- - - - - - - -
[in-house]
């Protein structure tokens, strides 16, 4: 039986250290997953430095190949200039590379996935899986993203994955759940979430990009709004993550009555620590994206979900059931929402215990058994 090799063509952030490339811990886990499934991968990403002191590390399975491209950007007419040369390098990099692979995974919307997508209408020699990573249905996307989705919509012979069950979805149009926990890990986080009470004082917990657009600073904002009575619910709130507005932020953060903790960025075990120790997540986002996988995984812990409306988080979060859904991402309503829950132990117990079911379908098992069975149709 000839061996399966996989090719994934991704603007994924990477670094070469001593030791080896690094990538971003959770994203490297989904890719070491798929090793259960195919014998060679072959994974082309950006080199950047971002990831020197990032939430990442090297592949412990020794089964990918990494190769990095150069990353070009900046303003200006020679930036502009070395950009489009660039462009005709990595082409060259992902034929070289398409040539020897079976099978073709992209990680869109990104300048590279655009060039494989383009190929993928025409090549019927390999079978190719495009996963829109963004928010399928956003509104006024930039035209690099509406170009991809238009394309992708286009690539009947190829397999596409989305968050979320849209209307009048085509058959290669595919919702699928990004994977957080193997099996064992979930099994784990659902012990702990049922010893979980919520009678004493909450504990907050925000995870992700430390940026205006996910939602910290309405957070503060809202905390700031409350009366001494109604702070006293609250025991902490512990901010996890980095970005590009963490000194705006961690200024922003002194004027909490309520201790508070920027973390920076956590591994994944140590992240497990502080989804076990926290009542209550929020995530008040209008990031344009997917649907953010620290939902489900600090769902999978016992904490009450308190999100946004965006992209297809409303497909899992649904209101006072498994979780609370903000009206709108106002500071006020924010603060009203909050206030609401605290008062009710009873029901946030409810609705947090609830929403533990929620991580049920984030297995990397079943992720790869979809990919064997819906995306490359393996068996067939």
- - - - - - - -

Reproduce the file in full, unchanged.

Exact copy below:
[in-house]
């Protein structure tokens, strides 16, 4: 039986250290997953430095190949200039590379996935899986993203994955759940979430990009709004993550009555620590994206979900059931929402215990058994 090799063509952030490339811990886990499934991968990403002191590390399975491209950007007419040369390098990099692979995974919307997508209408020699990573249905996307989705919509012979069950979805149009926990890990986080009470004082917990657009600073904002009575619910709130507005932020953060903790960025075990120790997540986002996988995984812990409306988080979060859904991402309503829950132990117990079911379908098992069975149709 000839061996399966996989090719994934991704603007994924990477670094070469001593030791080896690094990538971003959770994203490297989904890719070491798929090793259960195919014998060679072959994974082309950006080199950047971002990831020197990032939430990442090297592949412990020794089964990918990494190769990095150069990353070009900046303003200006020679930036502009070395950009489009660039462009005709990595082409060259992902034929070289398409040539020897079976099978073709992209990680869109990104300048590279655009060039494989383009190929993928025409090549019927390999079978190719495009996963829109963004928010399928956003509104006024930039035209690099509406170009991809238009394309992708286009690539009947190829397999596409989305968050979320849209209307009048085509058959290669595919919702699928990004994977957080193997099996064992979930099994784990659902012990702990049922010893979980919520009678004493909450504990907050925000995870992700430390940026205006996910939602910290309405957070503060809202905390700031409350009366001494109604702070006293609250025991902490512990901010996890980095970005590009963490000194705006961690200024922003002194004027909490309520201790508070920027973390920076956590591994994944140590992240497990502080989804076990926290009542209550929020995530008040209008990031344009997917649907953010620290939902489900600090769902999978016992904490009450308190999100946004965006992209297809409303497909899992649904209101006072498994979780609370903000009206709108106002500071006020924010603060009203909050206030609401605290008062009710009873029901946030409810609705947090609830929403533990929620991580049920984030297995990397079943992720790869979809990919064997819906995306490359393996068996067939």